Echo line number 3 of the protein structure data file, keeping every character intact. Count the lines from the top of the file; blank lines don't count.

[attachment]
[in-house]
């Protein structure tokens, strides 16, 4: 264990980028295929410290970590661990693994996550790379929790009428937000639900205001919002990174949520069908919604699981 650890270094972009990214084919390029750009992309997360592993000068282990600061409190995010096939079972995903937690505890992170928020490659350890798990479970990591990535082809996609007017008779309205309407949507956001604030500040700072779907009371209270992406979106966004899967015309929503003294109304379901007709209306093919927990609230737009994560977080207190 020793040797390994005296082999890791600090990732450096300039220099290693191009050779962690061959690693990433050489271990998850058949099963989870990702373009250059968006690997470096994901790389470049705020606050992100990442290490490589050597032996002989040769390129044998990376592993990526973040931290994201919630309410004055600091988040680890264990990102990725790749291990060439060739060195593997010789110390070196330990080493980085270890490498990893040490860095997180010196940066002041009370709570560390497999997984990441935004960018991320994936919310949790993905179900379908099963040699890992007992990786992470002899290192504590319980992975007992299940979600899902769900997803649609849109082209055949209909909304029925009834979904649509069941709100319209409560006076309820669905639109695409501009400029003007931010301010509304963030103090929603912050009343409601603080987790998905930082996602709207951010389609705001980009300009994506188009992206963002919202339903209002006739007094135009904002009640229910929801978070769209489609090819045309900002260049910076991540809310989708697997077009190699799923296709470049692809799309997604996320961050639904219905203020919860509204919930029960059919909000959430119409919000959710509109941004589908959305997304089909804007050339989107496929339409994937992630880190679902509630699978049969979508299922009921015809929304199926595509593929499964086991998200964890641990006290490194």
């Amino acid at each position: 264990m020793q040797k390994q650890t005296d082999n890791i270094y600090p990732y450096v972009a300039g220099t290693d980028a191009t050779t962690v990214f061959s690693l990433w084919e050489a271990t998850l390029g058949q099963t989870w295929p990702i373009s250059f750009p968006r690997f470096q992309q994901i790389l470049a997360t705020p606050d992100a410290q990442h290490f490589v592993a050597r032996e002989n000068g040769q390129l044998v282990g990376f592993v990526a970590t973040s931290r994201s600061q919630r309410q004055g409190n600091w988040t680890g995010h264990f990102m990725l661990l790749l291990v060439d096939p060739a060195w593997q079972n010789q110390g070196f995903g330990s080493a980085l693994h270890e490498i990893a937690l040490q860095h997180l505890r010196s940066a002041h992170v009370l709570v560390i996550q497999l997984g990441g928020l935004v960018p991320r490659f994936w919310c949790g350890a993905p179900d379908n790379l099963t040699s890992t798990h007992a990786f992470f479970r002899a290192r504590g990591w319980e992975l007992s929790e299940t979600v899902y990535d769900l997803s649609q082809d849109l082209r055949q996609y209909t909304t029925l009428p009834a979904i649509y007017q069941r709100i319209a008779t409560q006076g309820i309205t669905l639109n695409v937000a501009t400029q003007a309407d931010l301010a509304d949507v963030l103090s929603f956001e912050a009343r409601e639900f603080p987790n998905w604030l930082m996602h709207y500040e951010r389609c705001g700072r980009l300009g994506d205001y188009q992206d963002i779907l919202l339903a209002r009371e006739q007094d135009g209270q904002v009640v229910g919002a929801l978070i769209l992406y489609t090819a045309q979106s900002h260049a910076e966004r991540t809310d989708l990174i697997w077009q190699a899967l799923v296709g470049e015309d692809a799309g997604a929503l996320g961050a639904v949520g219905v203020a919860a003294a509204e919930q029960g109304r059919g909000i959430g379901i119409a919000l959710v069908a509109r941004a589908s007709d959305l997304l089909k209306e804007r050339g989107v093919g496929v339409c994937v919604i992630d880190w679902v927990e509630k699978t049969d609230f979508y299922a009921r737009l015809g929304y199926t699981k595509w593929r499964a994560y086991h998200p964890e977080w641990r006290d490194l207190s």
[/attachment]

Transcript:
């Amino acid at each position: 264990m020793q040797k390994q650890t005296d082999n890791i270094y600090p990732y450096v972009a300039g220099t290693d980028a191009t050779t962690v990214f061959s690693l990433w084919e050489a271990t998850l390029g058949q099963t989870w295929p990702i373009s250059f750009p968006r690997f470096q992309q994901i790389l470049a997360t705020p606050d992100a410290q990442h290490f490589v592993a050597r032996e002989n000068g040769q390129l044998v282990g990376f592993v990526a970590t973040s931290r994201s600061q919630r309410q004055g409190n600091w988040t680890g995010h264990f990102m990725l661990l790749l291990v060439d096939p060739a060195w593997q079972n010789q110390g070196f995903g330990s080493a980085l693994h270890e490498i990893a937690l040490q860095h997180l505890r010196s940066a002041h992170v009370l709570v560390i996550q497999l997984g990441g928020l935004v960018p991320r490659f994936w919310c949790g350890a993905p179900d379908n790379l099963t040699s890992t798990h007992a990786f992470f479970r002899a290192r504590g990591w319980e992975l007992s929790e299940t979600v899902y990535d769900l997803s649609q082809d849109l082209r055949q996609y209909t909304t029925l009428p009834a979904i649509y007017q069941r709100i319209a008779t409560q006076g309820i309205t669905l639109n695409v937000a501009t400029q003007a309407d931010l301010a509304d949507v963030l103090s929603f956001e912050a009343r409601e639900f603080p987790n998905w604030l930082m996602h709207y500040e951010r389609c705001g700072r980009l300009g994506d205001y188009q992206d963002i779907l919202l339903a209002r009371e006739q007094d135009g209270q904002v009640v229910g919002a929801l978070i769209l992406y489609t090819a045309q979106s900002h260049a910076e966004r991540t809310d989708l990174i697997w077009q190699a899967l799923v296709g470049e015309d692809a799309g997604a929503l996320g961050a639904v949520g219905v203020a919860a003294a509204e919930q029960g109304r059919g909000i959430g379901i119409a919000l959710v069908a509109r941004a589908s007709d959305l997304l089909k209306e804007r050339g989107v093919g496929v339409c994937v919604i992630d880190w679902v927990e509630k699978t049969d609230f979508y299922a009921r737009l015809g929304y199926t699981k595509w593929r499964a994560y086991h998200p964890e977080w641990r006290d490194l207190s």